Fibromyalgia, a chronic pain syndrome, is hard to treat
and impossible to cure. With pain so debilitating, patients may wonder about
trying medical marijuana to ease their discomfort.
Still widely controversial, "medical marijuana" refers to the smoked form of
the drug. It does not refer to the synthesized version of THC, one of the
active chemicals in marijuana, that's available in a medication called Marinol.
The FDA first approved Marinol (dronabinol) in 1986 for nausea and vomiting
Fibromyalgia is a common condition that causes painful muscles. The pain is severe and involves many muscles as well as tendons, ligaments, and other soft tissue areas. Fibromyalgia has also been linked to fatigue, sleep problems, headaches, cognitive dysfunction, depression, and anxiety.
Irritable bowel syndrome (IBS) is a disorder that involves abdominal pain, cramping, bloating, as well as changes in bowel movements - constipation or diarrhea, or alternation of both. People with IBS often experience anxiety and depression.
Millions of people have at least one of these conditions. Fibromyalgia affects 5 million U.S. adults, and an estimated 25 million to 45 million people in the U.S. have IBS.
If you have fibromyalgia or IBS, you may be more likely to have the other one, too.
In one study, 32% of people with IBS also had fibromyalgia symptoms, compared with 4% of people without IBS. Another study showed fibromyalgia occurring in 20% of people with IBS. And studies have estimated 32% to 70% of people with fibromyalgia also meet criteria for IBS.
Both are functional disorders. There isn’t anything wrong with the structure of the organs, but with how they work.
Fibromyalgia and IBS don't always go together. They're two separate conditions.
But there is relationship between two, says Michael J. Pellegrino, MD, a fibromyalgia expert at Ohio Pain and Rehab Specialists in North Canton, Ohio and an expert on WebMD's Fibromyalgia Exchange. Pellegrino, who has fibromyalgia, says he also has intermittent IBS that he considers mild.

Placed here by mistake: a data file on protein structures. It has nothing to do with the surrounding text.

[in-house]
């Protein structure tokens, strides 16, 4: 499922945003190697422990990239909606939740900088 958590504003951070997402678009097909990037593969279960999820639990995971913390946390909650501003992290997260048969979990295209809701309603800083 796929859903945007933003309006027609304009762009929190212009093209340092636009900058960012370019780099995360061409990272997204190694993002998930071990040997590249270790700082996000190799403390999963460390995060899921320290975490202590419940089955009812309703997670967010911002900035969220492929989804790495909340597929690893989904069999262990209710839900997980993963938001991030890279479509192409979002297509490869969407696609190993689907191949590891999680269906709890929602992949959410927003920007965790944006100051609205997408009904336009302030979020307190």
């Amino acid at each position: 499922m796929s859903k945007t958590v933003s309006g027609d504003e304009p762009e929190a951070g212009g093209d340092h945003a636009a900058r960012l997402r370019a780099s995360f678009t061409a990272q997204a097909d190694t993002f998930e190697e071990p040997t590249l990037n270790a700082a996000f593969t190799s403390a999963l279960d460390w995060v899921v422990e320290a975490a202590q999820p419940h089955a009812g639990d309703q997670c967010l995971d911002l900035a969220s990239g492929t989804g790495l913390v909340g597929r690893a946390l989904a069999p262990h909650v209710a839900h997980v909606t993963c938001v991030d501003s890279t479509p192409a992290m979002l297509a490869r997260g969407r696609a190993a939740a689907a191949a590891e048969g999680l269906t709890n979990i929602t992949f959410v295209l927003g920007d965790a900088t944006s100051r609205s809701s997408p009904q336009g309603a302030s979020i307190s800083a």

“There’s some connection because they come in clusters, but we don’t know what it is right now,” says Albena Halpert, MD, an assistant professor of gastroenterology at Boston University's medical school.
Researchers see a possible pain link between IBS and fibromyalgia. In short, people with those conditions respond to pain differently than people without the two conditions.
IBS patients are hypersensitive to intestinal pain; people with fibromyalgia are hypersensitive to skin and muscle pain. There is a lowered threshold to pain sensation in general, Halpert says.
It’s been also found that people treated with a certain group of antidepressants, known to affect when pain is felt by someone, for both conditions responded favorably. This led to the idea that the disorders were possibly linked by a similar underlying cause.
In fibromyalgia, the central nervous system may be highly sensitive, making someone feel more pain than what someone without fibromyalgia would feel in a similar situation. And the central nervous system is not as able to block or inhibit the pain compared to someone without the condition, Pellegrino says.